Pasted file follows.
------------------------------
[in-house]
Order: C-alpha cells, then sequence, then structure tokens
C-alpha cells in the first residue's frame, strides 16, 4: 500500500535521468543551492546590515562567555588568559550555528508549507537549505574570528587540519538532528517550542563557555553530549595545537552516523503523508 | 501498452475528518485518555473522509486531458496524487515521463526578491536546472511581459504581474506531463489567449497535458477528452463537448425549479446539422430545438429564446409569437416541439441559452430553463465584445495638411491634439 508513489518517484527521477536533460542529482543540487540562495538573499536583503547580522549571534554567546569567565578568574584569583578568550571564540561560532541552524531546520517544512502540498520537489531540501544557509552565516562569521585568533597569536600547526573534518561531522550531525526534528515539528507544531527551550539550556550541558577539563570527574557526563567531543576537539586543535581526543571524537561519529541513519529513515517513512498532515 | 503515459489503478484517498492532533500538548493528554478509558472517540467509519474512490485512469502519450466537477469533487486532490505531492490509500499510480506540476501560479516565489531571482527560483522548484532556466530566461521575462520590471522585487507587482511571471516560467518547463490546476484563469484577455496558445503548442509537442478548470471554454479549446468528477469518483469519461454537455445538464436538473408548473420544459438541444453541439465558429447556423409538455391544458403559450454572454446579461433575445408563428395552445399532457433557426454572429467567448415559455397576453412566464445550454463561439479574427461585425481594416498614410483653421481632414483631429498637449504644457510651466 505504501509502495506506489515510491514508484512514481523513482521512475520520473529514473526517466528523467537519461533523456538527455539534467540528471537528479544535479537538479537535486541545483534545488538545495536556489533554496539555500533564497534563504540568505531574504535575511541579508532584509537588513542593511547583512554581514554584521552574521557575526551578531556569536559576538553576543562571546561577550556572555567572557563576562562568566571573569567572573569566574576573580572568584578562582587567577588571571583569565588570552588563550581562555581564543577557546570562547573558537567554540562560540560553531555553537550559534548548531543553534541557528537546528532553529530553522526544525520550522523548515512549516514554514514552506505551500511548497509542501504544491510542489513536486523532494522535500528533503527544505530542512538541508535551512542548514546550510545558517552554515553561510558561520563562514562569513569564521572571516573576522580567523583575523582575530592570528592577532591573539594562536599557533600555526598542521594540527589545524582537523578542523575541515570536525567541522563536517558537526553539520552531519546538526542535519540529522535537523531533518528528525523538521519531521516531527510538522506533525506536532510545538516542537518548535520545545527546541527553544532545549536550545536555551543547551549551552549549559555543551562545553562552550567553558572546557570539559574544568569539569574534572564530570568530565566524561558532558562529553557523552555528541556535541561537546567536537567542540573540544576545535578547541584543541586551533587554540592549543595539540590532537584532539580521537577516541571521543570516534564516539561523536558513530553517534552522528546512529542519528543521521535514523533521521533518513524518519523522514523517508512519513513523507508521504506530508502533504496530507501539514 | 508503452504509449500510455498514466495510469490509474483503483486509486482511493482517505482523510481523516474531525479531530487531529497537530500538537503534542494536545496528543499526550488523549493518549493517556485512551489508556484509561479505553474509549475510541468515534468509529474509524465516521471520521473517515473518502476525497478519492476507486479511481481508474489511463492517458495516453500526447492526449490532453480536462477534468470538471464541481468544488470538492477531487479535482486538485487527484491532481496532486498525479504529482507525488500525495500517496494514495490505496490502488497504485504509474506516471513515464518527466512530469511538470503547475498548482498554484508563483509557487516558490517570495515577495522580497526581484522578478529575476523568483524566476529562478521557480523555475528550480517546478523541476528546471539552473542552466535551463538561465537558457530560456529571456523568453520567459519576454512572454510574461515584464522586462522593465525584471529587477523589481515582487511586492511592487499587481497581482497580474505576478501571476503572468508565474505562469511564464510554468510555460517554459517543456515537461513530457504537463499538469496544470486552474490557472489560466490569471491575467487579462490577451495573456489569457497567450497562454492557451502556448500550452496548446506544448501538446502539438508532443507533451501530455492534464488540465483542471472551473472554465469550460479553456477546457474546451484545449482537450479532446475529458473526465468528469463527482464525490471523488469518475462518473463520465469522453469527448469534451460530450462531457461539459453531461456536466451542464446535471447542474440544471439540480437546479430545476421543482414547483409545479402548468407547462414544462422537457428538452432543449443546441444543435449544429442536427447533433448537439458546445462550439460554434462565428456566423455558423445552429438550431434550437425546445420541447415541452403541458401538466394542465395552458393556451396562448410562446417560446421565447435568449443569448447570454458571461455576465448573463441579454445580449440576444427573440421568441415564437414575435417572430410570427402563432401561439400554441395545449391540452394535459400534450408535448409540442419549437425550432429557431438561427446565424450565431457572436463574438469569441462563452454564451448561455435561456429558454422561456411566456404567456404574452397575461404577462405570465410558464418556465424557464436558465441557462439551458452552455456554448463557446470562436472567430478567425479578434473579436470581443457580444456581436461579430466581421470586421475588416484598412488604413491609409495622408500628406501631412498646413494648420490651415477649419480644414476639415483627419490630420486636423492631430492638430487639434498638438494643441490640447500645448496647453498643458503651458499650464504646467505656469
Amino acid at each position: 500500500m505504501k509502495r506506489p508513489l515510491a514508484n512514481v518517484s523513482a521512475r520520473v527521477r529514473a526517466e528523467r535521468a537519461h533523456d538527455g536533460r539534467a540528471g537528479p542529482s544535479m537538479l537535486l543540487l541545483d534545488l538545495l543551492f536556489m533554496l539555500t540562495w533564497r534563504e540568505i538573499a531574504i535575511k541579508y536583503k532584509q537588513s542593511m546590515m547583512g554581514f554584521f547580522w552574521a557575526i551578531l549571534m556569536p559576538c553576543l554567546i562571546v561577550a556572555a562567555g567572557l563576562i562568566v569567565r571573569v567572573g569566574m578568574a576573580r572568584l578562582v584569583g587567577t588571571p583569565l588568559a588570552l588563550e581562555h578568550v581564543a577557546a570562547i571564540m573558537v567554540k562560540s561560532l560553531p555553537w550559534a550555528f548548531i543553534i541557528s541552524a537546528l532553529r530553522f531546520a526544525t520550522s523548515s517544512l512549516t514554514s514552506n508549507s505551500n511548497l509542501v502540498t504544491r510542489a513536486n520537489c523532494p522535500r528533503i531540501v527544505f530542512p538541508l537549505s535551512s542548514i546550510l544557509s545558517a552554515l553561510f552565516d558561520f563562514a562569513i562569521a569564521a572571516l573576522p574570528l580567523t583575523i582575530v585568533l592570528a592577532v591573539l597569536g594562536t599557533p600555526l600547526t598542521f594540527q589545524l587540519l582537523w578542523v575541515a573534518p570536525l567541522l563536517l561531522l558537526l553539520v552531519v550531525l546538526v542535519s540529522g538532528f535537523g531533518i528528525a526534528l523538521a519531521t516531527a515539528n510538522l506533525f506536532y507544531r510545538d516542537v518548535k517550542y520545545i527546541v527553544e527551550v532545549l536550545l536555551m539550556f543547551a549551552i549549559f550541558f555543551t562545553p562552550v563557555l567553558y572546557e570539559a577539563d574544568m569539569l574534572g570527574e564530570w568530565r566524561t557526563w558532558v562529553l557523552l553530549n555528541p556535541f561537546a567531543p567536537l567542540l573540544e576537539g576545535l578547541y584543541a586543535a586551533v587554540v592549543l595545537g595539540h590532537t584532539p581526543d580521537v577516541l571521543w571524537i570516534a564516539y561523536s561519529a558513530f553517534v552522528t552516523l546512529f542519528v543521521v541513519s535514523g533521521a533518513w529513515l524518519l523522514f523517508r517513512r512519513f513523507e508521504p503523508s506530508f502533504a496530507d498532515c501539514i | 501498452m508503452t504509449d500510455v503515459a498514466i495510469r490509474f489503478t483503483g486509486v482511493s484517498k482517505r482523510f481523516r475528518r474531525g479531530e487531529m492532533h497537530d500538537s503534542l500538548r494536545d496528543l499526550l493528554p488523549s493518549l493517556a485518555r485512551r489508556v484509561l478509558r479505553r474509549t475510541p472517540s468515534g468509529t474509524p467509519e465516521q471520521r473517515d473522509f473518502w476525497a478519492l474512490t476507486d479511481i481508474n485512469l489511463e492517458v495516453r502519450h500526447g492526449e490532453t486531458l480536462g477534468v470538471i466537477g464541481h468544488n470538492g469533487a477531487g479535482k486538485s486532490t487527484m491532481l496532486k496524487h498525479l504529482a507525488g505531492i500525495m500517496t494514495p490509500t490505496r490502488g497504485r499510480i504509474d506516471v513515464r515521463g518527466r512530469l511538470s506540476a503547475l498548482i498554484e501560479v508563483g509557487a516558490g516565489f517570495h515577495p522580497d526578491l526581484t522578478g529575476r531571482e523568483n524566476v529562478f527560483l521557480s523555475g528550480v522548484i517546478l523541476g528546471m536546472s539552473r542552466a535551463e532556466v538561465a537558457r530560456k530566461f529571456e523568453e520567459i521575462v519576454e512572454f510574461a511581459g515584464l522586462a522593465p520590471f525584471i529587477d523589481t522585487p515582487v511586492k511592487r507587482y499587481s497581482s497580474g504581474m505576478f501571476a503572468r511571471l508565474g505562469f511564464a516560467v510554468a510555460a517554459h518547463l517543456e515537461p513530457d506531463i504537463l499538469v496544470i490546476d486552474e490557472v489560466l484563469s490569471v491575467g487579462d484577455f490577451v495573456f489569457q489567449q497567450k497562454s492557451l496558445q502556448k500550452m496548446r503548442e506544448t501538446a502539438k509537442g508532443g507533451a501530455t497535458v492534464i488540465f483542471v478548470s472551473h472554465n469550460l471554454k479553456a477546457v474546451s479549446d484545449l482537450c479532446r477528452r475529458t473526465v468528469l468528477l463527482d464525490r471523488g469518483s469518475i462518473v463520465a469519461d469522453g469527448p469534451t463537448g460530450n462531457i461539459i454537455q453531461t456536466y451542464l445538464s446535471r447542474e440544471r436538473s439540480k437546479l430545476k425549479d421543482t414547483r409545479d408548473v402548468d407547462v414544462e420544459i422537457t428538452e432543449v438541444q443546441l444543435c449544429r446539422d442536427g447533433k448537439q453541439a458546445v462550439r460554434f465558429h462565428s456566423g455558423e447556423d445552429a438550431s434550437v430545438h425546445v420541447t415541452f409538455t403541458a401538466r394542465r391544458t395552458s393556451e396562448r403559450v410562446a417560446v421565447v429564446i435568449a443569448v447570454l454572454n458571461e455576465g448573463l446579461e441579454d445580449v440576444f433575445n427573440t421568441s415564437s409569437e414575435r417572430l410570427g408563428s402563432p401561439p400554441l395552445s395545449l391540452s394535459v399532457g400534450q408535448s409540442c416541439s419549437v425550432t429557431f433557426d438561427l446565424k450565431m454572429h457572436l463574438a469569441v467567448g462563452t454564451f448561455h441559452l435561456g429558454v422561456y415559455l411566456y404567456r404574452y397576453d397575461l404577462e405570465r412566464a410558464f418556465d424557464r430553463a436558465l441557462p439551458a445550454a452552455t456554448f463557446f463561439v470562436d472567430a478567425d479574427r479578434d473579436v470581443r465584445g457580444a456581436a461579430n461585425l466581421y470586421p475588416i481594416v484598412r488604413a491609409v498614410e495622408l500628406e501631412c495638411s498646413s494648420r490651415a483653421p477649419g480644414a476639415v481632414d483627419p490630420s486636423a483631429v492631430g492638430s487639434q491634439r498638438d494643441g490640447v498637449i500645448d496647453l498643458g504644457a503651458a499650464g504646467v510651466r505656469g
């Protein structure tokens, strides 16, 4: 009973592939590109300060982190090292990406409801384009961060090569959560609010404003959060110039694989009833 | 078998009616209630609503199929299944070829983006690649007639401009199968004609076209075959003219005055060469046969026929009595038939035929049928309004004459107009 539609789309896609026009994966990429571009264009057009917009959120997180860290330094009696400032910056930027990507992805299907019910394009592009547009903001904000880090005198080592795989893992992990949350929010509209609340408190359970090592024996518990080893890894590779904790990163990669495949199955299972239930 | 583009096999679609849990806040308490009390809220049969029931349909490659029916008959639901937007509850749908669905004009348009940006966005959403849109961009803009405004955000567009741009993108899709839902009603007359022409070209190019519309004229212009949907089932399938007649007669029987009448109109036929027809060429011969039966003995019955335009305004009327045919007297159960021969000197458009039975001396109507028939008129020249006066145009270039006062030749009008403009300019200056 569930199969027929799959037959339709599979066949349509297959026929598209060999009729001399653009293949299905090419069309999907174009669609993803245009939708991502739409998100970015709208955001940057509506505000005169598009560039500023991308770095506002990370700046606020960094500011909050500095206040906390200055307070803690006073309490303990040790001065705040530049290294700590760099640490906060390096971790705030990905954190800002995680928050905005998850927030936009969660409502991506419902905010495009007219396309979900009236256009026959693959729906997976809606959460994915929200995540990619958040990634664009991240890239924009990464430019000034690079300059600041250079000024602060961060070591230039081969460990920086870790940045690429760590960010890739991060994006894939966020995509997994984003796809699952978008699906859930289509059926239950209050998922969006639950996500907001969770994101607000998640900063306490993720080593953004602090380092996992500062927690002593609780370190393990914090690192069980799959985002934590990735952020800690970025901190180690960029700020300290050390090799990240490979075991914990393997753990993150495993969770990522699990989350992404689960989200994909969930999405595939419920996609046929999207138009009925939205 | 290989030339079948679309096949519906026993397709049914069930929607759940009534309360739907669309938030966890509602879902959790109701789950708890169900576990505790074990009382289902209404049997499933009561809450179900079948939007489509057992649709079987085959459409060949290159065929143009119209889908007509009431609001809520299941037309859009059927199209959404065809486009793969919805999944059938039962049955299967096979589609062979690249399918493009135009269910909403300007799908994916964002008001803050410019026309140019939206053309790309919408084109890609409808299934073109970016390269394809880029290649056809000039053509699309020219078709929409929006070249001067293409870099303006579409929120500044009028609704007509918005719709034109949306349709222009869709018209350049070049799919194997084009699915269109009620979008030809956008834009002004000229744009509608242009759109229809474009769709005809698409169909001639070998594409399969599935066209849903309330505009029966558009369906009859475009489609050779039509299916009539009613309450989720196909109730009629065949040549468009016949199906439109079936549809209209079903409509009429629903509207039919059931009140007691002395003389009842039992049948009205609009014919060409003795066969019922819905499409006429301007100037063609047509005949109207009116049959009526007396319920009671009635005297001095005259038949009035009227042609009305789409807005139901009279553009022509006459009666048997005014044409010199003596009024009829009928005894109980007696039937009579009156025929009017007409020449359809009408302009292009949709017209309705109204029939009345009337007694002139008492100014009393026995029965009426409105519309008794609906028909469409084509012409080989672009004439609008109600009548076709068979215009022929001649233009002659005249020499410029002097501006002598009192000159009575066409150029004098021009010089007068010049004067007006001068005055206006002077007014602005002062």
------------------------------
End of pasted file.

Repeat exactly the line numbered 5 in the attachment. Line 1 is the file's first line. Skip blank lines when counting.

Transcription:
């Protein structure tokens, strides 16, 4: 009973592939590109300060982190090292990406409801384009961060090569959560609010404003959060110039694989009833 | 078998009616209630609503199929299944070829983006690649007639401009199968004609076209075959003219005055060469046969026929009595038939035929049928309004004459107009 539609789309896609026009994966990429571009264009057009917009959120997180860290330094009696400032910056930027990507992805299907019910394009592009547009903001904000880090005198080592795989893992992990949350929010509209609340408190359970090592024996518990080893890894590779904790990163990669495949199955299972239930 | 583009096999679609849990806040308490009390809220049969029931349909490659029916008959639901937007509850749908669905004009348009940006966005959403849109961009803009405004955000567009741009993108899709839902009603007359022409070209190019519309004229212009949907089932399938007649007669029987009448109109036929027809060429011969039966003995019955335009305004009327045919007297159960021969000197458009039975001396109507028939008129020249006066145009270039006062030749009008403009300019200056 569930199969027929799959037959339709599979066949349509297959026929598209060999009729001399653009293949299905090419069309999907174009669609993803245009939708991502739409998100970015709208955001940057509506505000005169598009560039500023991308770095506002990370700046606020960094500011909050500095206040906390200055307070803690006073309490303990040790001065705040530049290294700590760099640490906060390096971790705030990905954190800002995680928050905005998850927030936009969660409502991506419902905010495009007219396309979900009236256009026959693959729906997976809606959460994915929200995540990619958040990634664009991240890239924009990464430019000034690079300059600041250079000024602060961060070591230039081969460990920086870790940045690429760590960010890739991060994006894939966020995509997994984003796809699952978008699906859930289509059926239950209050998922969006639950996500907001969770994101607000998640900063306490993720080593953004602090380092996992500062927690002593609780370190393990914090690192069980799959985002934590990735952020800690970025901190180690960029700020300290050390090799990240490979075991914990393997753990993150495993969770990522699990989350992404689960989200994909969930999405595939419920996609046929999207138009009925939205 | 290989030339079948679309096949519906026993397709049914069930929607759940009534309360739907669309938030966890509602879902959790109701789950708890169900576990505790074990009382289902209404049997499933009561809450179900079948939007489509057992649709079987085959459409060949290159065929143009119209889908007509009431609001809520299941037309859009059927199209959404065809486009793969919805999944059938039962049955299967096979589609062979690249399918493009135009269910909403300007799908994916964002008001803050410019026309140019939206053309790309919408084109890609409808299934073109970016390269394809880029290649056809000039053509699309020219078709929409929006070249001067293409870099303006579409929120500044009028609704007509918005719709034109949306349709222009869709018209350049070049799919194997084009699915269109009620979008030809956008834009002004000229744009509608242009759109229809474009769709005809698409169909001639070998594409399969599935066209849903309330505009029966558009369906009859475009489609050779039509299916009539009613309450989720196909109730009629065949040549468009016949199906439109079936549809209209079903409509009429629903509207039919059931009140007691002395003389009842039992049948009205609009014919060409003795066969019922819905499409006429301007100037063609047509005949109207009116049959009526007396319920009671009635005297001095005259038949009035009227042609009305789409807005139901009279553009022509006459009666048997005014044409010199003596009024009829009928005894109980007696039937009579009156025929009017007409020449359809009408302009292009949709017209309705109204029939009345009337007694002139008492100014009393026995029965009426409105519309008794609906028909469409084509012409080989672009004439609008109600009548076709068979215009022929001649233009002659005249020499410029002097501006002598009192000159009575066409150029004098021009010089007068010049004067007006001068005055206006002077007014602005002062």